Michael Pollan on what the candidates aren’t talking about: Food

Michael Pollan had a fantastic article in the NYTimes magazine earlier this month entitled Farmer in Chief. If you haven’t heard of Michael Pollan before, go pick up a copy of the Omnivore’s Dilemma immediately. It has been garnering a lot of buzz for a few years now and in that book Pollan does an amazing job of making the politics of industrial agriculture interesting. A large portion of that book focuses on how corn is at the center of almost everything we eat and how the government influenced this change in the national diet.
In Farmer in Chief, Pollan outlines an impressive food policy for the new administration. He explains how everything from farmers markets, to an official definition of the word “food” to who is chosen as the White House chef could make an impact on the global culture of food and the future of climate change. Check out the full piece here. It’s long, but worth the read.
Some highlights:

It is one of the larger paradoxes of our time that the very same food policies that have contributed to overnutrition in the first world are now contributing to undernutrition in the third.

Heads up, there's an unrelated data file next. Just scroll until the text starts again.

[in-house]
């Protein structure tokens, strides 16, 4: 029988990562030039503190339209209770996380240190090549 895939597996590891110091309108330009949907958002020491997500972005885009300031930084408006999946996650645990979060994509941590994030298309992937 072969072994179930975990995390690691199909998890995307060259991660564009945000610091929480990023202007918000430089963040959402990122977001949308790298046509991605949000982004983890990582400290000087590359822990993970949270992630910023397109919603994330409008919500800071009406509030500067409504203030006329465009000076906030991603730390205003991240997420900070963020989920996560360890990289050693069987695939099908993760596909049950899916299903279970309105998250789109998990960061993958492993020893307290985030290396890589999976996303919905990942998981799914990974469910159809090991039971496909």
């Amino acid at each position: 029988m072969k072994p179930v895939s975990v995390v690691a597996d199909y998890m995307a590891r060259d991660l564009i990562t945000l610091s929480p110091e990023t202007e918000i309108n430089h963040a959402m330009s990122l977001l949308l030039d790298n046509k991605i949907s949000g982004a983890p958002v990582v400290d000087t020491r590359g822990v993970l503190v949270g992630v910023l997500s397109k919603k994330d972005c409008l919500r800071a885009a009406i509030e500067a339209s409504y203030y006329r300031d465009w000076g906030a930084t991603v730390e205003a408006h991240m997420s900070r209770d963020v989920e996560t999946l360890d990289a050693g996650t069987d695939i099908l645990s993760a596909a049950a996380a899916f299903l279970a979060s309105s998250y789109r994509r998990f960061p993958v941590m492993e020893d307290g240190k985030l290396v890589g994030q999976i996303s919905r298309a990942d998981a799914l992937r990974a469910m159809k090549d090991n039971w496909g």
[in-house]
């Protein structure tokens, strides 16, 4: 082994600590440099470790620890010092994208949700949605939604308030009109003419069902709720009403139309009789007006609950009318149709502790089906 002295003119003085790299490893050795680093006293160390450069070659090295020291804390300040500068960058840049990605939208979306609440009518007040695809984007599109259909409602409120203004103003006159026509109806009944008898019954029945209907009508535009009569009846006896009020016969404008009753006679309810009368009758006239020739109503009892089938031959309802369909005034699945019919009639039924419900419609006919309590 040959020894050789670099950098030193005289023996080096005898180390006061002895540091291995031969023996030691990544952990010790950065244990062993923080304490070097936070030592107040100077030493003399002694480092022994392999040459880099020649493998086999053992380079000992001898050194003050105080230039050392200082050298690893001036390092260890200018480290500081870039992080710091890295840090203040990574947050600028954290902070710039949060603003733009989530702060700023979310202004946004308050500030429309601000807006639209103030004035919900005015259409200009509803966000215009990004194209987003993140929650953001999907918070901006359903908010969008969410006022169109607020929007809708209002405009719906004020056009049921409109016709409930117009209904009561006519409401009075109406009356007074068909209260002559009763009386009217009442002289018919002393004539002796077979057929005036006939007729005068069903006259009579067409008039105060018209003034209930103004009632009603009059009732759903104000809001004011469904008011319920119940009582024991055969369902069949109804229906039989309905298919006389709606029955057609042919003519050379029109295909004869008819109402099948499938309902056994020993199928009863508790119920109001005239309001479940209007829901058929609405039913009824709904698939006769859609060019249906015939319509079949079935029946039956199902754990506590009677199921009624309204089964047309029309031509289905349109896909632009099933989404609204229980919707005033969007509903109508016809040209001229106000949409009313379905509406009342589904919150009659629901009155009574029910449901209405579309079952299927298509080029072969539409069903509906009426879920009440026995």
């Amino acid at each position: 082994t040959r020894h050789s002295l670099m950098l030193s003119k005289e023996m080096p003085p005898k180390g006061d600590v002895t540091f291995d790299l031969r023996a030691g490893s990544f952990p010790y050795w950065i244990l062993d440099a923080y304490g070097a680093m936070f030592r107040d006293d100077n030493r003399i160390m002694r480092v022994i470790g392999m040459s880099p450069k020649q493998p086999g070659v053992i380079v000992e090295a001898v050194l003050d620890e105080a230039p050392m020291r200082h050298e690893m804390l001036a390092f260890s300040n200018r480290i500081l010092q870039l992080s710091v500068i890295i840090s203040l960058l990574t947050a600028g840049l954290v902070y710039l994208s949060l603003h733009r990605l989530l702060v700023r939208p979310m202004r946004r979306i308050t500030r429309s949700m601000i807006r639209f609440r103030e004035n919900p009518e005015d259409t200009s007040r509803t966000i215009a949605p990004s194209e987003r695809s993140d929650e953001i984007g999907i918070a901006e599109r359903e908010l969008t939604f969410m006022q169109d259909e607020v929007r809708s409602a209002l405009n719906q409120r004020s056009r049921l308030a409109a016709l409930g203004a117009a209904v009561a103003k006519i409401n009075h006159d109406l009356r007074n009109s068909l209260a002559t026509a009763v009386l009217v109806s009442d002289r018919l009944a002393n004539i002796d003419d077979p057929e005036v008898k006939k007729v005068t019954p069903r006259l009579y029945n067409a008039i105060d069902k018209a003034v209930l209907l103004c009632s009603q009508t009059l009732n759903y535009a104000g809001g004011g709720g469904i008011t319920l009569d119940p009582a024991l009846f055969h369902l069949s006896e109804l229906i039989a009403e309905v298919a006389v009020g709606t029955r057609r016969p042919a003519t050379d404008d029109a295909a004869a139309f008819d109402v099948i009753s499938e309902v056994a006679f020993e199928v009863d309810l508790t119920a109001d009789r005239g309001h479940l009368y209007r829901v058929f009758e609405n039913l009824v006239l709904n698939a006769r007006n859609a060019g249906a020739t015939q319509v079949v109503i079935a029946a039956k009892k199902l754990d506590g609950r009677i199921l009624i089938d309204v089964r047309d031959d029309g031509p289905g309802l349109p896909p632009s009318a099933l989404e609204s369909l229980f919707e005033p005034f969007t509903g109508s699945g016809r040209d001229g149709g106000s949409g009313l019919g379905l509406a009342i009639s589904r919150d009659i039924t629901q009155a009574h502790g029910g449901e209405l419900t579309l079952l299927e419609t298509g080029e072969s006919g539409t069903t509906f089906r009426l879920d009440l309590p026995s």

The good news is that the twinned crises in food and energy are creating a political environment in which real reform of the food system may actually be possible for the first time in a generation. The American people are paying more attention to food today than they have in decades, worrying not only about its price but about its safety, its provenance and its healthfulness. There is a gathering sense among the public that the industrial-food system is broken.
If any part of the modern economy can be freed from its dependence on oil and successfully resolarized, surely it is food.
More recently, cheap energy has underwritten a globalized food economy in which it makes (or rather, made) economic sense to catch salmon in Alaska, ship it to China to be filleted and then ship the fillets back to California to be eaten; or one in which California and Mexico can profitably swap tomatoes back and forth across the border; or Denmark and the United States can trade sugar cookies across the Atlantic.

: Obama actually did reference Pollan’s letter, check out his comments here.

Thanks to Mike T for the link

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